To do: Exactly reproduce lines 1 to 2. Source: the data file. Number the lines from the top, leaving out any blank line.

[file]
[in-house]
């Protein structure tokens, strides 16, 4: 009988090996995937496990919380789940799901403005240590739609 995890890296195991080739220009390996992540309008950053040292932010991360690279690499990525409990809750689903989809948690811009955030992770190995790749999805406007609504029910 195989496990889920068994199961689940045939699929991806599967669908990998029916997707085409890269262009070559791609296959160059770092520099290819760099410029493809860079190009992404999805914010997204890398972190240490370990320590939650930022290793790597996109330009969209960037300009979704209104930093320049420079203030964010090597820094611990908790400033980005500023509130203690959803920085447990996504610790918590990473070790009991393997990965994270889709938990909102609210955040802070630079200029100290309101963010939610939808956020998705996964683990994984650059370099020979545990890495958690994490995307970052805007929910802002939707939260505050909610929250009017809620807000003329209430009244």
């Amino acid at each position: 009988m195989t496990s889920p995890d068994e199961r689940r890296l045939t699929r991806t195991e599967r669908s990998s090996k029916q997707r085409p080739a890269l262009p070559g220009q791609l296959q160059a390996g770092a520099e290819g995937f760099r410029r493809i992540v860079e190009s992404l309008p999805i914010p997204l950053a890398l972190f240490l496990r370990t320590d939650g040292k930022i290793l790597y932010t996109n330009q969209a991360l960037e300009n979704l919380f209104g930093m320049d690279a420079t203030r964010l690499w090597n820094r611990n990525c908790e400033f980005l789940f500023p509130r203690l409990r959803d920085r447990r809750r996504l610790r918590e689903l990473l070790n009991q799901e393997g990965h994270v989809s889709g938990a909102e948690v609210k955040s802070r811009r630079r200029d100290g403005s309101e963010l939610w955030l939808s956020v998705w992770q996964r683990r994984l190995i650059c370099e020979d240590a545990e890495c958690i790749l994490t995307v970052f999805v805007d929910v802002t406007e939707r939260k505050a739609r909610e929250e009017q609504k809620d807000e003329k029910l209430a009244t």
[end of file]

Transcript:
[in-house]
């Protein structure tokens, strides 16, 4: 009988090996995937496990919380789940799901403005240590739609 995890890296195991080739220009390996992540309008950053040292932010991360690279690499990525409990809750689903989809948690811009955030992770190995790749999805406007609504029910 195989496990889920068994199961689940045939699929991806599967669908990998029916997707085409890269262009070559791609296959160059770092520099290819760099410029493809860079190009992404999805914010997204890398972190240490370990320590939650930022290793790597996109330009969209960037300009979704209104930093320049420079203030964010090597820094611990908790400033980005500023509130203690959803920085447990996504610790918590990473070790009991393997990965994270889709938990909102609210955040802070630079200029100290309101963010939610939808956020998705996964683990994984650059370099020979545990890495958690994490995307970052805007929910802002939707939260505050909610929250009017809620807000003329209430009244």